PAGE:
Amidst the hyperbole about serried ranks of gleaming new skyscrapers, the swelling middle class, the dazzling preparations for the Olympics and so forth, it is always worth getting a solid reality check about what underlies that rosy picture, the fact that China remains a highly repressive authoritarian state. I met recently for a coffee in a small Beijing cafe with social activist Teng Biao and public interest lawyer Li Heping, two unassuming gentlemen who are painfully well aware of the lengths the Chinese system will go to preserve itself.
Li is one of the lawyers who represented blind activist Chen Guangcheng in his trial last year on what in other circumstances might seem absurd charges of damaging property and…. wait for it….. attempting to organize a crowd to obstruct traffic. In fact, Chen’s crime seems to have been that he embarrassed officials in his home province of Shandong. Chen is a self-schooled legal activist who publicized the plight of women who had been forced by local government officials to undergo abortions or sterilizations as part of the nation’s family-planning campaign. After nearly a year in detention, Chen was sentenced to four years three months in jail last September. (Chen’s wife Yuan Weijing, Li says, faced similar charges and is now under house arrest in their home village, caring for their son.)
Li told me that he last saw Chen on January 15. He had lost weight, was plagued by serious stomach problems and was being denied privileges given to other prisoners such as being able to buy food items such as instant noodles. “It is very hard for him,” Li said with a sigh. “Can you imagine what it’s like to be in prison and be blind?”
With his formal avenues for appeal already exhausted, Chen’s only recourse now is China’s Byzantine petitioning system, a holdover from imperial days that exists in parallel with the legal system. As Li notes, it is rare for a petition to even be accepted by the relevant office, much less be acted on. And in many cases, orders issued in Beijing or a provincial capital as a result of a successful petition are ignored by lower authorities. (Tiangao, huangdi yuan, “Heaven is high and the Emperor far away,” the Chinese say. Beijing has enormous trouble enforcing its will at the local level, where the local bosses pretty much do what they want.) Still, Li said that so far Chen’s spirits are holding up well. “He is very strong,” said Teng.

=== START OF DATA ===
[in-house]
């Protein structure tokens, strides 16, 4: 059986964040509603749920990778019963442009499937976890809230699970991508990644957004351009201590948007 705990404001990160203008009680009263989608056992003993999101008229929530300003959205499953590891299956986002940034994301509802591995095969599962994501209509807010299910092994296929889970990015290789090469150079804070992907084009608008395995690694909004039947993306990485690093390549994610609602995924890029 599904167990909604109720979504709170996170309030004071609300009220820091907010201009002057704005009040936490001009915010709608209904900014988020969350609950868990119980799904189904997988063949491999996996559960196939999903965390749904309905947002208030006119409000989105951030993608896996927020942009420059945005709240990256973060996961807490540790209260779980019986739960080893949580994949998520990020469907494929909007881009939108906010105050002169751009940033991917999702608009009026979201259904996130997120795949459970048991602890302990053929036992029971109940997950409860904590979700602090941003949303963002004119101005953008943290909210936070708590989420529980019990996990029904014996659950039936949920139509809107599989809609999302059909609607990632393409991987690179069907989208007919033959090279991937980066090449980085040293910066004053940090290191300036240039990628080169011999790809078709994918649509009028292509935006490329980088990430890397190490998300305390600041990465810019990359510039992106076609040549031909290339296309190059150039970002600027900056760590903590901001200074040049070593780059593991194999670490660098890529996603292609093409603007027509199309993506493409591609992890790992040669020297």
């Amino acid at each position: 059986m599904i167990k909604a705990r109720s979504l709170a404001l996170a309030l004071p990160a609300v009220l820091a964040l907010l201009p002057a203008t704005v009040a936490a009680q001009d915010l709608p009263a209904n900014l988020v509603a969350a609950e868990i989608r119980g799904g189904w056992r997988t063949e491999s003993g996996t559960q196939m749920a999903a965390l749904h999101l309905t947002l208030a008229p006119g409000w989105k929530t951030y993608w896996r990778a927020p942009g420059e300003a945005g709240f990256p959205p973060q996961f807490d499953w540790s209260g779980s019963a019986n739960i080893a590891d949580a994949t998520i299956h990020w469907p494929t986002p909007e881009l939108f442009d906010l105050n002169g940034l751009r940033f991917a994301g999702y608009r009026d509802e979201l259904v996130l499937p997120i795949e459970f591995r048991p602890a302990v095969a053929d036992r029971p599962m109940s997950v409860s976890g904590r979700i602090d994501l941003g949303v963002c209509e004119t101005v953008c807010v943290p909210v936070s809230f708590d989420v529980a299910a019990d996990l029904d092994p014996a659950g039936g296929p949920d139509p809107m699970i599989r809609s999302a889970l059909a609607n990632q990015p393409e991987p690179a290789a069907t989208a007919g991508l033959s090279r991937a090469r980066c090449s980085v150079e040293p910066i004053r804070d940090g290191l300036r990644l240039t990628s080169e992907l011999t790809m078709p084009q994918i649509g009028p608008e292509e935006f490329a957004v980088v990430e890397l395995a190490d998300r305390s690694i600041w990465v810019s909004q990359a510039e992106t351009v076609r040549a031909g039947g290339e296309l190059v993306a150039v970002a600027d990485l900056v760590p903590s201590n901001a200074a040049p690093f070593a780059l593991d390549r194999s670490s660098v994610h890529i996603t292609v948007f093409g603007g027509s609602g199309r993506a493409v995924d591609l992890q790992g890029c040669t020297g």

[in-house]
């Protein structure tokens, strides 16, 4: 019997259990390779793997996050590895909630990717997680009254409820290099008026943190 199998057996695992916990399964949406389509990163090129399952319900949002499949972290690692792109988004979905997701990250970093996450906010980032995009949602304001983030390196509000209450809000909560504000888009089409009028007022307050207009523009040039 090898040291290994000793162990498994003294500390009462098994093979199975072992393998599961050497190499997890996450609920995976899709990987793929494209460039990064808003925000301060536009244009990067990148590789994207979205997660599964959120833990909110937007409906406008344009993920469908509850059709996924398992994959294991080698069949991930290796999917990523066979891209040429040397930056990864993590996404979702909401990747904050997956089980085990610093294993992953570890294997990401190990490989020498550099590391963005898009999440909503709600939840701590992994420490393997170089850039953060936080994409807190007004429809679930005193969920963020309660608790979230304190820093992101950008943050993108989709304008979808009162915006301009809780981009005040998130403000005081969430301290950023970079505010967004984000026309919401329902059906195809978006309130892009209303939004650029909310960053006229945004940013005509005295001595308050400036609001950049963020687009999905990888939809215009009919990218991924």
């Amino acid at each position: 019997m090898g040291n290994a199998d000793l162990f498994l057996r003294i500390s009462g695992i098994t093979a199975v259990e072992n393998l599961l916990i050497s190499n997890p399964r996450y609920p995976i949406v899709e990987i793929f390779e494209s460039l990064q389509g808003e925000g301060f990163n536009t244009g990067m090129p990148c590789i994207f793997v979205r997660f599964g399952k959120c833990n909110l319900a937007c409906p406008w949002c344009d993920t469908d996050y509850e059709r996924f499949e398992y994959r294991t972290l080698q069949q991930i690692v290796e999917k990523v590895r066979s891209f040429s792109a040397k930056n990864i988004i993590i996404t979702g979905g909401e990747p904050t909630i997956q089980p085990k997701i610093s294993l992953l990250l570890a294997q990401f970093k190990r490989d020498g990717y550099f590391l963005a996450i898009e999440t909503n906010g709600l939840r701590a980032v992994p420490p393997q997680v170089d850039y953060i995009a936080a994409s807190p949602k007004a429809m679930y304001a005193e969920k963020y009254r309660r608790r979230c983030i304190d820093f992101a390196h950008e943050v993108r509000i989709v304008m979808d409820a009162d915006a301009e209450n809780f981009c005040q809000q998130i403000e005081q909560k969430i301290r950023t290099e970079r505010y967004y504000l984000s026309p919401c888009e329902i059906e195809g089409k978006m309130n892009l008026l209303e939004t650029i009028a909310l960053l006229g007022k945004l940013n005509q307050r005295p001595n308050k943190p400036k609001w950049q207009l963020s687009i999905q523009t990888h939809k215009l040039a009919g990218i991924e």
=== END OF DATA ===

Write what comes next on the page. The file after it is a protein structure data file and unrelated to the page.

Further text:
Both Li and Teng are pretty formidable souls themselves and remain dedicated to their public interest vocations despite knowing full well what the consequences can be. Last December, Li and three other lawyers took a long distance bus from Beijing to visit Chen. The bus was stopped in mid-journey and a group of 7-8 unidentified men climbed on board and attacked the lawyers, some of them wielding iron bars. “I keep a positive attitude,” Li said, but inevitably such experiences “shake my belief in the legal system of this country.”
Then Li showed me a picture someone had taken of him after the beating. His entire head and faced are covered in blood. I asked if I could have a copy to post on this blog but he declined. “It would be too sad,” for people to see the picture, he said. “I am working to promote the law but the law cannot even protect me. And I cannot protect my clients.”